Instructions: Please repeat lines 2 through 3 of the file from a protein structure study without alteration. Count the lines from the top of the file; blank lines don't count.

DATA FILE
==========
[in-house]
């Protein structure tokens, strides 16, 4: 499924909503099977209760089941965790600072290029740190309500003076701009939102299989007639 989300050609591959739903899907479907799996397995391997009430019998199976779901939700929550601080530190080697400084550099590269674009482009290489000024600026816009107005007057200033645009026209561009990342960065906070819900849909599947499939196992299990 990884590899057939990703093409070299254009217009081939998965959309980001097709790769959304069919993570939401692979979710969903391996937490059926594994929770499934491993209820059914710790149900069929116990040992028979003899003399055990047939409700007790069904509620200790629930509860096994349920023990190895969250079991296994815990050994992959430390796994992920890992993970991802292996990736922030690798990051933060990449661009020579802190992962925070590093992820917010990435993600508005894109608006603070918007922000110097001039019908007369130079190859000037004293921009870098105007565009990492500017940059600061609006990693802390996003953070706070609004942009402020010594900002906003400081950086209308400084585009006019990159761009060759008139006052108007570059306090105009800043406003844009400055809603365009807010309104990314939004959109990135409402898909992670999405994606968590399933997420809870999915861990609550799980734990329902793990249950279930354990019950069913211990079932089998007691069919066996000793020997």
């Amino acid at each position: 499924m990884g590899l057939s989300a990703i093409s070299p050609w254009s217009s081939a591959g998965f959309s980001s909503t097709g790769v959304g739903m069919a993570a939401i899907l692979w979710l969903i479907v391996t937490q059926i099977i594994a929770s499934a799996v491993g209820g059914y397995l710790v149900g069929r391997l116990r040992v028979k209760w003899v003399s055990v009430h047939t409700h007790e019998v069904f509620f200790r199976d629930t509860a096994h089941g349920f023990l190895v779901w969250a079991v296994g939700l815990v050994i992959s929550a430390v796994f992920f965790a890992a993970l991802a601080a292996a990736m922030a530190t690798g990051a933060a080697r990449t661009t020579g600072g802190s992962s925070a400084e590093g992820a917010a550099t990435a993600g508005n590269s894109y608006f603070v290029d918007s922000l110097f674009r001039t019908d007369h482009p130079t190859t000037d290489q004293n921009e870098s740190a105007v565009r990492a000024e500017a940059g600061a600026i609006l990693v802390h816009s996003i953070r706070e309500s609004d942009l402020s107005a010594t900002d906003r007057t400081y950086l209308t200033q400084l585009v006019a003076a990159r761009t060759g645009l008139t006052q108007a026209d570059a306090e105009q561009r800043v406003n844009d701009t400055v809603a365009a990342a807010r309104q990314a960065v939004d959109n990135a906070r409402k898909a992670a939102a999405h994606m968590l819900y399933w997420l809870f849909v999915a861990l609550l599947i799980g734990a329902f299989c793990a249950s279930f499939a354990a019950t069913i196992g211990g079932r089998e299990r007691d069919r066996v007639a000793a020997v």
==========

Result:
């Protein structure tokens, strides 16, 4: 499924909503099977209760089941965790600072290029740190309500003076701009939102299989007639 989300050609591959739903899907479907799996397995391997009430019998199976779901939700929550601080530190080697400084550099590269674009482009290489000024600026816009107005007057200033645009026209561009990342960065906070819900849909599947499939196992299990 990884590899057939990703093409070299254009217009081939998965959309980001097709790769959304069919993570939401692979979710969903391996937490059926594994929770499934491993209820059914710790149900069929116990040992028979003899003399055990047939409700007790069904509620200790629930509860096994349920023990190895969250079991296994815990050994992959430390796994992920890992993970991802292996990736922030690798990051933060990449661009020579802190992962925070590093992820917010990435993600508005894109608006603070918007922000110097001039019908007369130079190859000037004293921009870098105007565009990492500017940059600061609006990693802390996003953070706070609004942009402020010594900002906003400081950086209308400084585009006019990159761009060759008139006052108007570059306090105009800043406003844009400055809603365009807010309104990314939004959109990135409402898909992670999405994606968590399933997420809870999915861990609550799980734990329902793990249950279930354990019950069913211990079932089998007691069919066996000793020997």
């Amino acid at each position: 499924m990884g590899l057939s989300a990703i093409s070299p050609w254009s217009s081939a591959g998965f959309s980001s909503t097709g790769v959304g739903m069919a993570a939401i899907l692979w979710l969903i479907v391996t937490q059926i099977i594994a929770s499934a799996v491993g209820g059914y397995l710790v149900g069929r391997l116990r040992v028979k209760w003899v003399s055990v009430h047939t409700h007790e019998v069904f509620f200790r199976d629930t509860a096994h089941g349920f023990l190895v779901w969250a079991v296994g939700l815990v050994i992959s929550a430390v796994f992920f965790a890992a993970l991802a601080a292996a990736m922030a530190t690798g990051a933060a080697r990449t661009t020579g600072g802190s992962s925070a400084e590093g992820a917010a550099t990435a993600g508005n590269s894109y608006f603070v290029d918007s922000l110097f674009r001039t019908d007369h482009p130079t190859t000037d290489q004293n921009e870098s740190a105007v565009r990492a000024e500017a940059g600061a600026i609006l990693v802390h816009s996003i953070r706070e309500s609004d942009l402020s107005a010594t900002d906003r007057t400081y950086l209308t200033q400084l585009v006019a003076a990159r761009t060759g645009l008139t006052q108007a026209d570059a306090e105009q561009r800043v406003n844009d701009t400055v809603a365009a990342a807010r309104q990314a960065v939004d959109n990135a906070r409402k898909a992670a939102a999405h994606m968590l819900y399933w997420l809870f849909v999915a861990l609550l599947i799980g734990a329902f299989c793990a249950s279930f499939a354990a019950t069913i196992g211990g079932r089998e299990r007691d069919r066996v007639a000793a020997v």